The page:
Rosemary Clooney was one of the most popular singers in the 1950’s. Her lengthy career and her personal life were full of ups and downs. She was loved not only for her talent but for her energy and perseverance. Rosemary was born on May 23, 1928 in Maysville, Kentucky to Andy & Frances Clooney. Both of her parents were Irish-Americans with her mother’s maternal family being the Guilfoyles. She would have two younger siblings Betty & Nick. Nick also made a career in entertainment as a talk-show host on radio and TV and also as a journalist. Rosemary loved her Irish heritage. She named her autobiography “This for Remembrance: The Autobiography of Rosemary Clooney, an Irish-American Singer.”
But her early years were tough. The kids were shuttled between their alcoholic father and their mother who, as a dressmaker, travelled constantly for a chain of dress shops. When Rosemary was 13 her mother left to marry a sailor in California and when World War II ended her father left to celebrate, taking all of the household money, and never returned. From then on Rosemary vowed to keep her family together and although she would go through many hardships, her family still praises her for all she did to keep them together.
She began her career in 1945 singing duets with her sister Betty for WLW Radio in Cincinnati, Ohio, followed by appearances with local bands. This brought them to the attention of Tony Pastor who was passing through Ohio. In 1947, they joined the Pastor band as the Clooney Sisters, making their debut at the Steel Pier in Atlantic City. After two years on the road with its one-night stands, Betty decided to return to Cincinnati.
Rosemary struck out on her own and headed for New York. Almost immediately she was signed to a recording contract by Columbia Records. Her timing was perfect. In 1949, the big band era was coming to a close and the “girl singers,” such as Doris Day, Kay Starr and Peggy Lee were beginning to emerge as recording stars.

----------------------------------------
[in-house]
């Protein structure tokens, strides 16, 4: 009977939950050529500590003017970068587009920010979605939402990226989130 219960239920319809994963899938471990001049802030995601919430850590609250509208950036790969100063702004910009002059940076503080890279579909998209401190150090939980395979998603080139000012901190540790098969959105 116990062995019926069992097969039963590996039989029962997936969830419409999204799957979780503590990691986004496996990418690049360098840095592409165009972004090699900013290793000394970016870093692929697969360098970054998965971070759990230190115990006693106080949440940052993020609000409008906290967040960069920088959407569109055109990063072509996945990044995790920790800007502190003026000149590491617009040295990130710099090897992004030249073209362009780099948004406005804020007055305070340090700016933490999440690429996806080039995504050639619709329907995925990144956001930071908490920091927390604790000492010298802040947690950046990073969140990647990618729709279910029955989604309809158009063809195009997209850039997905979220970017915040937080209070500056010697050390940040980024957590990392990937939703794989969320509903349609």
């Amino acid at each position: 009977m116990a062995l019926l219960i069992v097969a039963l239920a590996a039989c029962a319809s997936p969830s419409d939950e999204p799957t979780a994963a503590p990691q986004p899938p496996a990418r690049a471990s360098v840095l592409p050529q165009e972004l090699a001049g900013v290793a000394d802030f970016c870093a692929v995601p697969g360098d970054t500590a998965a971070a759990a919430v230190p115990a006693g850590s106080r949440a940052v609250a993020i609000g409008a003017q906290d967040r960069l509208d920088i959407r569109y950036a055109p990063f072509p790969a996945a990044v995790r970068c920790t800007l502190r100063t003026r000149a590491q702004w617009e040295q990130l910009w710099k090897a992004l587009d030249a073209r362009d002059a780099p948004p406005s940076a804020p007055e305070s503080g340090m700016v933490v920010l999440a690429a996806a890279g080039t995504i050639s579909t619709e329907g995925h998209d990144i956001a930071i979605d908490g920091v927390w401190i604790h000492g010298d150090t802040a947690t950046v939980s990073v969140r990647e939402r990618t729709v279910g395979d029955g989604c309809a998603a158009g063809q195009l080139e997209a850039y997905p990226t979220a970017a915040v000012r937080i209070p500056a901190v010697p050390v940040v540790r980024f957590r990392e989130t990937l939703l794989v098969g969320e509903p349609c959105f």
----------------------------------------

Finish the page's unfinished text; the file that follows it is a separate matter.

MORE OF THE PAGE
In 1951, Mitch Miller, the reigning monarch of Columbia, convinced Rosemary to record a novelty song, “Come On-A My House”. She felt the song was demeaning. Much to her surprise it was an immediate success. This one song catapulted her to stardom, and the next few years became an incredible whirlwind of professional activity.
Between 1951 and 1960 Rosemary had 31 charted hits. Four of them went to #1; Come On-A My House in 1951; Half as Much in 1952; Hey There and This Ole House in 1954. Four other songs reached the top ten.
In 1968 she was present at the assassination of Robert F. Kennedy. This event along with her troubled marriage to Hollywood actor Jose Ferrer, and her addiction to drugs led to nervous breakdown. For years Rosemary had been trying to hide her addiction.
The rock revolution and a decision to spend more time with her family resulted in Clooney going into semi-retirement. She returned in the late 1970’s, singing with renewed power and confidence while making swing-influenced dates and combo sessions for the Concord record label (jazz). Her now famous nephew, George Clooney used to be Rosemary’s chauffeur in Hollywood. In between driving Rosemary and her Hollywood friends around, George would audition for movie roles and commercials.
She continued singing through the 1980-1990’s, doing standards, repertory albums, and demonstrating a resiliency and energy that validates her position among the greatest jazz-based vocalists in American history. In 2001 Rosemary toured through England, Ireland, Hawaii, New York City and many other cities in-between. On December 15, 2001 she gave her last concert and she died of cancer on June 29, 2002.
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